The Commercial Market
Wireless Utility Metering System to Use Satellite Two-way Network
Enron Energy Services Inc. has announced agreements to launch electric metering systems featuring two-way wireless communications and a satellite-enabled network for industrial, commercial and residential customers in the deregulated marketplace. A residential metering communications system will employ Motorola two-way paging technology and Mobile Telecommunication Technologies’ nationwide advanced messaging network. The interactive metering system will be offered to residential customers in California as soon as regulatory rules allow (currently scheduled for January 1999). In addition to its metering task, the system also will provide the capability for remote control of household temperature, lighting, entertainment centers, cooking and security systems via telephone, computer or two-way pager.
The commercial and industrial version of the interactive metering solution will employ ABB Alpha" electronic meters and TransData Inc. industrial-grade meters fitted with Motorola integrated wireless modems and the ARDIS nationwide data network. Metering of electricity, gas and water usage is provided. In January, energy service providers were scheduled to install meters in California customer locations using more than 20 kW of electricity.
Wireless Control of Automotive In-vehicle Functions Introduced
Motorola has introduced its CreataLink control module, a messaging receiver developed specifically for wireless wide area automotive applications. The module allows automotive manufacturers, aftermarket retailers, dealerships and fleet organizations to equip vehicles with a device that can control numerous vehicle functions via existing one-way paging networks. Using a toll-free telephone number, users will be able to remotely unlock and lock powered door locks, start a vehicle engine, disable a vehicle and engage horn and flashing light alerts in the event of a theft, as well as display in-vehicle messages such as local traffic and weather conditions.
The system eliminates the usual inconveniences following situations such as inadvertently locking keys in a car; a paging telephone call rather than one to a locksmith will solve the problem. The system’s vehicle disabling feature appears to be particularly attractive to car rental, leasing and financing companies. Compared to alternative wireless communications technologies, such as cellular, personal communications service (PCS) and wireless data networks, the system claims to offer lower battery drain, a more cost-effective communications medium, more seamless coverage and better in-building (such as parking garages) performance.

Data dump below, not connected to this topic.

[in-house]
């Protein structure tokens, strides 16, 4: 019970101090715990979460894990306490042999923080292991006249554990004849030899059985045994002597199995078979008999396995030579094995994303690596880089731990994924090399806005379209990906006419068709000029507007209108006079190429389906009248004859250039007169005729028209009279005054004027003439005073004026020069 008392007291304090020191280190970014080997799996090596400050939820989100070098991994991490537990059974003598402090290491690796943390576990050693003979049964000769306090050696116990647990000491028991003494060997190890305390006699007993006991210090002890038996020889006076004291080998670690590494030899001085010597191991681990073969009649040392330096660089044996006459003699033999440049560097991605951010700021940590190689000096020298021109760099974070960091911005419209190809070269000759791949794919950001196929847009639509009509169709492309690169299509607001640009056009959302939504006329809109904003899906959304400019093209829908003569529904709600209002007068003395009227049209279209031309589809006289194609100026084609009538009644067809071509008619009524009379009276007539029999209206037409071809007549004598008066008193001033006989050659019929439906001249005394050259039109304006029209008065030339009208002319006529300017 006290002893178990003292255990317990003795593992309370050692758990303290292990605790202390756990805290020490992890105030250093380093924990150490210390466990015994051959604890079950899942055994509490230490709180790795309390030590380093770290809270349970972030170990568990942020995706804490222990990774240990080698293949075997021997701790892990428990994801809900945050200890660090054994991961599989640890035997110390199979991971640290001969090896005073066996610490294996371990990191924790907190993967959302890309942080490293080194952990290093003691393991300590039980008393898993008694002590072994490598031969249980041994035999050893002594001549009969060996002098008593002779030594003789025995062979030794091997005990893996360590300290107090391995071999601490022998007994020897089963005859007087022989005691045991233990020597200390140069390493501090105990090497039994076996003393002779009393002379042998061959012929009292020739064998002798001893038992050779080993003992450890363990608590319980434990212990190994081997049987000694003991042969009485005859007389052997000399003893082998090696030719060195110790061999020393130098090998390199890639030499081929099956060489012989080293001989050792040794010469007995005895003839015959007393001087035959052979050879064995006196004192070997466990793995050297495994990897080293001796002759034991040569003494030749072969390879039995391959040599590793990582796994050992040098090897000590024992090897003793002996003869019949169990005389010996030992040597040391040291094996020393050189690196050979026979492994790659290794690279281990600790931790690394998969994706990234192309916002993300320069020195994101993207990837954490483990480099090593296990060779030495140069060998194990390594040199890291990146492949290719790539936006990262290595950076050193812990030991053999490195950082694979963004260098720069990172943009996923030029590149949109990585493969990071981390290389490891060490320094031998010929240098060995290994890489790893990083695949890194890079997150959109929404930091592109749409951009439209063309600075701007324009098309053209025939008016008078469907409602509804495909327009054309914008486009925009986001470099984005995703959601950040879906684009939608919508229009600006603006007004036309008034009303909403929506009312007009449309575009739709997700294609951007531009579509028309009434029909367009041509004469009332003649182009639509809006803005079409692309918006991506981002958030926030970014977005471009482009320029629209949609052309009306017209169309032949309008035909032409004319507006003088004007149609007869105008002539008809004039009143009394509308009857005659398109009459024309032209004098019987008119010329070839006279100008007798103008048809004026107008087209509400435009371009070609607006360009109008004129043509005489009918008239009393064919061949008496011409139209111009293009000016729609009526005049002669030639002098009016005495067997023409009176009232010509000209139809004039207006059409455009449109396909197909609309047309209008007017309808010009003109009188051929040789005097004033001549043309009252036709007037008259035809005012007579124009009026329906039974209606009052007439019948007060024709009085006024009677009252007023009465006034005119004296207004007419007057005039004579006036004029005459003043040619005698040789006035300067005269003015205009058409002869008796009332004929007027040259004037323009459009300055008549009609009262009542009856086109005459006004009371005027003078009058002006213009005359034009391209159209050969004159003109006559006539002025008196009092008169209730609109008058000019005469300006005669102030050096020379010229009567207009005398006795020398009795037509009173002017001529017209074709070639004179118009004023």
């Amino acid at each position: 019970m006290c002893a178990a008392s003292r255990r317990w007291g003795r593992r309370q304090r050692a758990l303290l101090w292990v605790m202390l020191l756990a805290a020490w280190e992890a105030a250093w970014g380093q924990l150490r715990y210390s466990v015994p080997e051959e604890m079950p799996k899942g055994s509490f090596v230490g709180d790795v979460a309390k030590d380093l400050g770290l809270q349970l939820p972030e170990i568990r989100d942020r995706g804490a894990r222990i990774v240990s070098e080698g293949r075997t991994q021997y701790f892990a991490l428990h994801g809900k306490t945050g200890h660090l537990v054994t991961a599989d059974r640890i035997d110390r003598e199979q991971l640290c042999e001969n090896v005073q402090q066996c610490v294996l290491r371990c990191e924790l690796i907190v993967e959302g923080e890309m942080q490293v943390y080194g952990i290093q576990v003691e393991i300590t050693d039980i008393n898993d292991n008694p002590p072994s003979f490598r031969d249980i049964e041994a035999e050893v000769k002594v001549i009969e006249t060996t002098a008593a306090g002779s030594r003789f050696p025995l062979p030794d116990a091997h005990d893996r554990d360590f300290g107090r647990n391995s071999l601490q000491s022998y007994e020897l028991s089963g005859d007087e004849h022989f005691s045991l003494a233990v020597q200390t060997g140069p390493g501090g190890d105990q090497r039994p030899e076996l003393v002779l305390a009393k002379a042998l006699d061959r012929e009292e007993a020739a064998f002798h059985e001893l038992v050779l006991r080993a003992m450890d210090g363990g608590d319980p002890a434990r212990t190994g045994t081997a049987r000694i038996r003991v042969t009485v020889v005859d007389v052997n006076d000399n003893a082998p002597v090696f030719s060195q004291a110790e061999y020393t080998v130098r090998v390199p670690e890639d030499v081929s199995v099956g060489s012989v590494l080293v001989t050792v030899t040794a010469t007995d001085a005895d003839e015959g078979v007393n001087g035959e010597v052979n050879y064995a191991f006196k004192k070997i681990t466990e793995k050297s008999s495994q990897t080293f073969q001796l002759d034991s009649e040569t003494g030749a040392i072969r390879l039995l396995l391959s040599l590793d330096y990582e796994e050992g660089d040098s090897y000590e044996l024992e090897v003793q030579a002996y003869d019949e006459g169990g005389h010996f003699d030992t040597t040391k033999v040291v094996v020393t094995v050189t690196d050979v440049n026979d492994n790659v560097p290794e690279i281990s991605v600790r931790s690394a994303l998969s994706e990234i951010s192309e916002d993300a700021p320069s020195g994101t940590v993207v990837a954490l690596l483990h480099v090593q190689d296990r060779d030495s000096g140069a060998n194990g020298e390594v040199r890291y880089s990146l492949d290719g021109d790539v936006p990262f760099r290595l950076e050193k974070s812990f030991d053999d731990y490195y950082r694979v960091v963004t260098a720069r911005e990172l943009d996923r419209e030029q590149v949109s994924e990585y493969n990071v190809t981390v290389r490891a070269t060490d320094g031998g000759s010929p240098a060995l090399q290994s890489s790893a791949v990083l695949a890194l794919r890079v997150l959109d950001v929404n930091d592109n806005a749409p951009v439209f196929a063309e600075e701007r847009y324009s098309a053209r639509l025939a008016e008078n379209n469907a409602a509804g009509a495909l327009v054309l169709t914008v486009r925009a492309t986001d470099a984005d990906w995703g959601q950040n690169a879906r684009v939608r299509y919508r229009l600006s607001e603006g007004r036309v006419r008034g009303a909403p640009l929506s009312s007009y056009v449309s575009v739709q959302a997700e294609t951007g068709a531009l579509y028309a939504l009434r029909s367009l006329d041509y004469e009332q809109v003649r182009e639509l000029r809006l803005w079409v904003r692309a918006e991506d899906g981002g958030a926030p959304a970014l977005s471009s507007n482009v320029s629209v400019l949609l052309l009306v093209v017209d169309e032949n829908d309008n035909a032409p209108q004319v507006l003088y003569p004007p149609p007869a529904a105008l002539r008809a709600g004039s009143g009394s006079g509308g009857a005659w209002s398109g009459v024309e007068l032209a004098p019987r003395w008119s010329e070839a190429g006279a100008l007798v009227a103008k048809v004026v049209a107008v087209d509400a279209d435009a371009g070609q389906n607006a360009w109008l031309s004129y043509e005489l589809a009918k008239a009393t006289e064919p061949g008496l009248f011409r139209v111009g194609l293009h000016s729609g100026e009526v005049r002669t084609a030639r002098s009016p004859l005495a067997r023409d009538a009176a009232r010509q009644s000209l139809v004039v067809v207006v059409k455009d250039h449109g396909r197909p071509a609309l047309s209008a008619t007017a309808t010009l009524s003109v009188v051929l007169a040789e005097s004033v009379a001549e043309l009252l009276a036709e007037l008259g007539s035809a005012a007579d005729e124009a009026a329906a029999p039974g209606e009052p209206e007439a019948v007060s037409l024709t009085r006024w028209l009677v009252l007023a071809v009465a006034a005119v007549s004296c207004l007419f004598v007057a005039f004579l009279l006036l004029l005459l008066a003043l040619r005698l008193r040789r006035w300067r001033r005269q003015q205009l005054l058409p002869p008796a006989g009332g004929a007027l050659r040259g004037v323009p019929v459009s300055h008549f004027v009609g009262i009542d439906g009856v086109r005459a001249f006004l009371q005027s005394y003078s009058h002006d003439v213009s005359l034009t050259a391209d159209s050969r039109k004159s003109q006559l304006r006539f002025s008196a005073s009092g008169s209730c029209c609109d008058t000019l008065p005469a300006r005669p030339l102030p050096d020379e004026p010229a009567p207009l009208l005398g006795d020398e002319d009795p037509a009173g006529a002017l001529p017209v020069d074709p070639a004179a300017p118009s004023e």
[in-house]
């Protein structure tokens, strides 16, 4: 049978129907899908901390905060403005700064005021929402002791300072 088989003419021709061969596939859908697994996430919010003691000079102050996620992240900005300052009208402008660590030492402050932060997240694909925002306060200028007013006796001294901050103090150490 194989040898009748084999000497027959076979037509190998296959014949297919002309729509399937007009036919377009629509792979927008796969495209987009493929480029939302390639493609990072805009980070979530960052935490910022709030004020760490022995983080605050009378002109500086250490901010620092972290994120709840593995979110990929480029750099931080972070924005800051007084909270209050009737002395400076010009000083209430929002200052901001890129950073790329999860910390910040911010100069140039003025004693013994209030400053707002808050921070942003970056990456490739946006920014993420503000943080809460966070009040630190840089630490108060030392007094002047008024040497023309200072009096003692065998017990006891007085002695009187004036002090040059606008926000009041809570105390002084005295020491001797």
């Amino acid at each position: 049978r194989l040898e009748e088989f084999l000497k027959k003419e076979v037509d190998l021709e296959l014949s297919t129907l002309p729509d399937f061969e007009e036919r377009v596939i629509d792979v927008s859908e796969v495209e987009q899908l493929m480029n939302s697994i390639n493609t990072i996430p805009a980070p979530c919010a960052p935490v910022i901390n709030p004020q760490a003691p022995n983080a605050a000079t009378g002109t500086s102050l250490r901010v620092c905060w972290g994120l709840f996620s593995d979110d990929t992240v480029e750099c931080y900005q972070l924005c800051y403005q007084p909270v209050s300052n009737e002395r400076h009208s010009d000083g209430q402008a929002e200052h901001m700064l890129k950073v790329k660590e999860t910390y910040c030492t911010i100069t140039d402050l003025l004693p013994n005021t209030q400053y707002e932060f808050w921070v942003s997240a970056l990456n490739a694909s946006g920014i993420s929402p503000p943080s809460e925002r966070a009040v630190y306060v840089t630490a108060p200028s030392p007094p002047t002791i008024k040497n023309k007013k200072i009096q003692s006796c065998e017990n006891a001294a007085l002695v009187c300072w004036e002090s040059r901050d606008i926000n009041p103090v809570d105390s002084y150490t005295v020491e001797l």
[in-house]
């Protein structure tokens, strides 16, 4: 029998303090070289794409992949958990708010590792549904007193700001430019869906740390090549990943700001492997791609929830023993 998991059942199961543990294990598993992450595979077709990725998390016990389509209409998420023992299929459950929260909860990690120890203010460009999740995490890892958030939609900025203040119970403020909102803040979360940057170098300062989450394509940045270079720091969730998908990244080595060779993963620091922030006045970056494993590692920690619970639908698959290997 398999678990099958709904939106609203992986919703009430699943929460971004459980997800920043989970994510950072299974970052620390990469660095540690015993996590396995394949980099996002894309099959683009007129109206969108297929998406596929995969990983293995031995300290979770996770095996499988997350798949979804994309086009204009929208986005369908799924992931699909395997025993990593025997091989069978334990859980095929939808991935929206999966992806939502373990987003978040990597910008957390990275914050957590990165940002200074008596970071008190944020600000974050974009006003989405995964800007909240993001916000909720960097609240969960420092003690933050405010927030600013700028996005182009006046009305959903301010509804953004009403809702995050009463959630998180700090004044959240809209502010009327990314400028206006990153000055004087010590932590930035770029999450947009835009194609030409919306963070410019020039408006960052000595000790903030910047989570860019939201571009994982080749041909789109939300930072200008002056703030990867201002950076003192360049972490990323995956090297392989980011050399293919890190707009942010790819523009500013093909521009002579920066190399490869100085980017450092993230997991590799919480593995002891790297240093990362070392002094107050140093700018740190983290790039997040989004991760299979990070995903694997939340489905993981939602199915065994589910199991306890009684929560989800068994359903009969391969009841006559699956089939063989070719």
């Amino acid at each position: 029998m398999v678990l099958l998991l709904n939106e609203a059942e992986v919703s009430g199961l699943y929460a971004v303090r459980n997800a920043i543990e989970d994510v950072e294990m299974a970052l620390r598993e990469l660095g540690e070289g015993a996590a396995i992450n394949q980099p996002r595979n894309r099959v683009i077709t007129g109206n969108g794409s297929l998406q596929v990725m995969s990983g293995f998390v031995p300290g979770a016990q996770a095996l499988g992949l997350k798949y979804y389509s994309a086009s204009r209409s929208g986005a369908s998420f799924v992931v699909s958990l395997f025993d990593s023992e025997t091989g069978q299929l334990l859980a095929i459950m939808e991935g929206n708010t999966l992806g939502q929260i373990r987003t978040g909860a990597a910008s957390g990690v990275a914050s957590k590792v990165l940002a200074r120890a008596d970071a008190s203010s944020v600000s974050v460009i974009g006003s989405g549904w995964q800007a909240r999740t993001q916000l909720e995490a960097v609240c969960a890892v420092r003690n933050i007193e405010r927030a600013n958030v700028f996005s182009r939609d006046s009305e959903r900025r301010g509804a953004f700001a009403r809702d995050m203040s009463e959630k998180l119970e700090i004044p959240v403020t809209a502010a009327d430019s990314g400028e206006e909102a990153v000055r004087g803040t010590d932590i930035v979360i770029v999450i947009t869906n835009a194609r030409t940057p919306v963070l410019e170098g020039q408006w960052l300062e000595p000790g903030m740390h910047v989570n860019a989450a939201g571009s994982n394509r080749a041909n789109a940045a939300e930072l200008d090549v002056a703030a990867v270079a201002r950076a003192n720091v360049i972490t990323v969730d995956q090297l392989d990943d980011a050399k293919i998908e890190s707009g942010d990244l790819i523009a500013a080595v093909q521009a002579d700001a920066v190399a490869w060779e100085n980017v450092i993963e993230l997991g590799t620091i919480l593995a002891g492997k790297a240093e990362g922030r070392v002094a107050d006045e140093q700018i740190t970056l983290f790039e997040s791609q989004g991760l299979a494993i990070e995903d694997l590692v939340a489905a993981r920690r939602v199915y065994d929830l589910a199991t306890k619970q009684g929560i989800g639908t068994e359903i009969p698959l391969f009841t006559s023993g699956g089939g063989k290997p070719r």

Digital Mexican Wireless Network to Use CDMA Technology
Lucent Technologies has been awarded a multimillion-dollar contract by Grupo Iusacell as part of a $200 M modernization program to upgrade Iusacell’s wireless network. Under the contract, Lucent will replace Iusacell’s existing analog Advanced Mobile Phone Service system with an IS-95 code-division multiple access (CDMA) system in the company’s four contiguous operating regions, including Mexico City, where Iusacell’s service covers 70 percent of Mexico’s total population. The new system will permit the introduction of advanced features such as Caller ID and the page-like Short Messaging Service. In addition, the CDMA system offers increased call capacity and maximizes network efficiency.
The first phase of the agreement covers the upgrade of Iusacell’s wireless system in Region 9, which includes Mexico City. The other three regions will be upgraded in the second phase of the project.
Iusacell is Mexico’s leading independent telecommunications company. It offers cellular telecommunications, long distance, paging and wireless data services. Bell Atlantic subsidiaries have been controlling Iusacell’s management since February 1997.